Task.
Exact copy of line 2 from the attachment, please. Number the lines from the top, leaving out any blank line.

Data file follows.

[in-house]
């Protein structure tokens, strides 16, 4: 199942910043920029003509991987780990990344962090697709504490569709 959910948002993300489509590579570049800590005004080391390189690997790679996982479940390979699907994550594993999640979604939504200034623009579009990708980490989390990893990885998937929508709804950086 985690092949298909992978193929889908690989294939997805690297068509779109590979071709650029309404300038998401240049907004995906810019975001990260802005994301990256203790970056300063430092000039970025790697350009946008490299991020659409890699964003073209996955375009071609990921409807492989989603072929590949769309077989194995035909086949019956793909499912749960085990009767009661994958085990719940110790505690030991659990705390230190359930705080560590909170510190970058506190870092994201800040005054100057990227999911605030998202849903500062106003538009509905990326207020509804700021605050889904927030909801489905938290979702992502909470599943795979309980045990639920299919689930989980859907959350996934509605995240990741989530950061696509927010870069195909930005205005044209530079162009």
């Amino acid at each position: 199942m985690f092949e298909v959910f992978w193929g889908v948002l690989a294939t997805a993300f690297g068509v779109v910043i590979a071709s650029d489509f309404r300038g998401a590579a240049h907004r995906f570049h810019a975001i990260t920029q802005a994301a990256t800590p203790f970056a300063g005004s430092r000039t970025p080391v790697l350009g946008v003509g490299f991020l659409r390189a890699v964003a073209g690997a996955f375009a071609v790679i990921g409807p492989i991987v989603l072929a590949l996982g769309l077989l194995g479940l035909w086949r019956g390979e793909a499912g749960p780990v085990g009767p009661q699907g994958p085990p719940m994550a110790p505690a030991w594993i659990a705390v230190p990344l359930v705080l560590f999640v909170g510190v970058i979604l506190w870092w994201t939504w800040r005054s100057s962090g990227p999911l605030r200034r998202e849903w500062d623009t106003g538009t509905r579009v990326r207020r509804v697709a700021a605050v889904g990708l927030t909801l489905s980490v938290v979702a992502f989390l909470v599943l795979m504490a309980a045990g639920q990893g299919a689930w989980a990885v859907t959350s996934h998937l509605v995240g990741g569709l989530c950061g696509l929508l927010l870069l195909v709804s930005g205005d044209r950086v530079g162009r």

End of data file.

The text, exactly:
């Protein structure tokens, strides 16, 4: 199942910043920029003509991987780990990344962090697709504490569709 959910948002993300489509590579570049800590005004080391390189690997790679996982479940390979699907994550594993999640979604939504200034623009579009990708980490989390990893990885998937929508709804950086 985690092949298909992978193929889908690989294939997805690297068509779109590979071709650029309404300038998401240049907004995906810019975001990260802005994301990256203790970056300063430092000039970025790697350009946008490299991020659409890699964003073209996955375009071609990921409807492989989603072929590949769309077989194995035909086949019956793909499912749960085990009767009661994958085990719940110790505690030991659990705390230190359930705080560590909170510190970058506190870092994201800040005054100057990227999911605030998202849903500062106003538009509905990326207020509804700021605050889904927030909801489905938290979702992502909470599943795979309980045990639920299919689930989980859907959350996934509605995240990741989530950061696509927010870069195909930005205005044209530079162009």